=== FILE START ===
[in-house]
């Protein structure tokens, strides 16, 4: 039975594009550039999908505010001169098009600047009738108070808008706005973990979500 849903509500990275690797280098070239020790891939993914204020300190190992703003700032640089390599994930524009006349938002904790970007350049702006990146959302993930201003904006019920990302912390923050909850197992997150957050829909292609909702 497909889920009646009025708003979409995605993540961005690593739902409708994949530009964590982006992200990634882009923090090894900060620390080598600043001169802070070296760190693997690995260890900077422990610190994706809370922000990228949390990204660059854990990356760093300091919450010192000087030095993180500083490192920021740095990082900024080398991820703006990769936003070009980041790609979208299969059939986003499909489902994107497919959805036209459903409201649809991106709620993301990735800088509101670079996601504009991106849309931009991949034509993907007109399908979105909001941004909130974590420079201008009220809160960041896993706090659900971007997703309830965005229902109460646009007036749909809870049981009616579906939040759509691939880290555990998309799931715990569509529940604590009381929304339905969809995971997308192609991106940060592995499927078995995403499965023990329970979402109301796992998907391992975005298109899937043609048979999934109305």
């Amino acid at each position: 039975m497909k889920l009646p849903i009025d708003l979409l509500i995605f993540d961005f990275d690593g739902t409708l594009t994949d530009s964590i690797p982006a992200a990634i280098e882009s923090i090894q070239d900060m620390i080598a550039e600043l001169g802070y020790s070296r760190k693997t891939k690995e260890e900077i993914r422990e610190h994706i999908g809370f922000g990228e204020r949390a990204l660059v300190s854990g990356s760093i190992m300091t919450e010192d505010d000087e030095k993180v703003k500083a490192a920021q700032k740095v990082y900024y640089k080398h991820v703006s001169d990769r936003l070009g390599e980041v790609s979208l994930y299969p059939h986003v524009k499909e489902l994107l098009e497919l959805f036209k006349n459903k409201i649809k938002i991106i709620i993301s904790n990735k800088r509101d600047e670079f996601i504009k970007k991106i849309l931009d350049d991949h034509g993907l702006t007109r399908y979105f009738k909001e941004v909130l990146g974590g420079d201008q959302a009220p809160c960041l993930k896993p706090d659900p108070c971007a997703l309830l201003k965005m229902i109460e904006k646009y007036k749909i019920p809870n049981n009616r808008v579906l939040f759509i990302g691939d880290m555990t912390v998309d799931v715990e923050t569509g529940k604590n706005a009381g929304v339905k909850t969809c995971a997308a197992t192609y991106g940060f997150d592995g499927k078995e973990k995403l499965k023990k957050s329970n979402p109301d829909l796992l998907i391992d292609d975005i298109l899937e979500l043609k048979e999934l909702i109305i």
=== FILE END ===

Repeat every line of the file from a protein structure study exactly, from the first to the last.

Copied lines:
[in-house]
């Protein structure tokens, strides 16, 4: 039975594009550039999908505010001169098009600047009738108070808008706005973990979500 849903509500990275690797280098070239020790891939993914204020300190190992703003700032640089390599994930524009006349938002904790970007350049702006990146959302993930201003904006019920990302912390923050909850197992997150957050829909292609909702 497909889920009646009025708003979409995605993540961005690593739902409708994949530009964590982006992200990634882009923090090894900060620390080598600043001169802070070296760190693997690995260890900077422990610190994706809370922000990228949390990204660059854990990356760093300091919450010192000087030095993180500083490192920021740095990082900024080398991820703006990769936003070009980041790609979208299969059939986003499909489902994107497919959805036209459903409201649809991106709620993301990735800088509101670079996601504009991106849309931009991949034509993907007109399908979105909001941004909130974590420079201008009220809160960041896993706090659900971007997703309830965005229902109460646009007036749909809870049981009616579906939040759509691939880290555990998309799931715990569509529940604590009381929304339905969809995971997308192609991106940060592995499927078995995403499965023990329970979402109301796992998907391992975005298109899937043609048979999934109305």
């Amino acid at each position: 039975m497909k889920l009646p849903i009025d708003l979409l509500i995605f993540d961005f990275d690593g739902t409708l594009t994949d530009s964590i690797p982006a992200a990634i280098e882009s923090i090894q070239d900060m620390i080598a550039e600043l001169g802070y020790s070296r760190k693997t891939k690995e260890e900077i993914r422990e610190h994706i999908g809370f922000g990228e204020r949390a990204l660059v300190s854990g990356s760093i190992m300091t919450e010192d505010d000087e030095k993180v703003k500083a490192a920021q700032k740095v990082y900024y640089k080398h991820v703006s001169d990769r936003l070009g390599e980041v790609s979208l994930y299969p059939h986003v524009k499909e489902l994107l098009e497919l959805f036209k006349n459903k409201i649809k938002i991106i709620i993301s904790n990735k800088r509101d600047e670079f996601i504009k970007k991106i849309l931009d350049d991949h034509g993907l702006t007109r399908y979105f009738k909001e941004v909130l990146g974590g420079d201008q959302a009220p809160c960041l993930k896993p706090d659900p108070c971007a997703l309830l201003k965005m229902i109460e904006k646009y007036k749909i019920p809870n049981n009616r808008v579906l939040f759509i990302g691939d880290m555990t912390v998309d799931v715990e923050t569509g529940k604590n706005a009381g929304v339905k909850t969809c995971a997308a197992t192609y991106g940060f997150d592995g499927k078995e973990k995403l499965k023990k957050s329970n979402p109301d829909l796992l998907i391992d292609d975005i298109l899937e979500l043609k048979e999934l909702i109305i």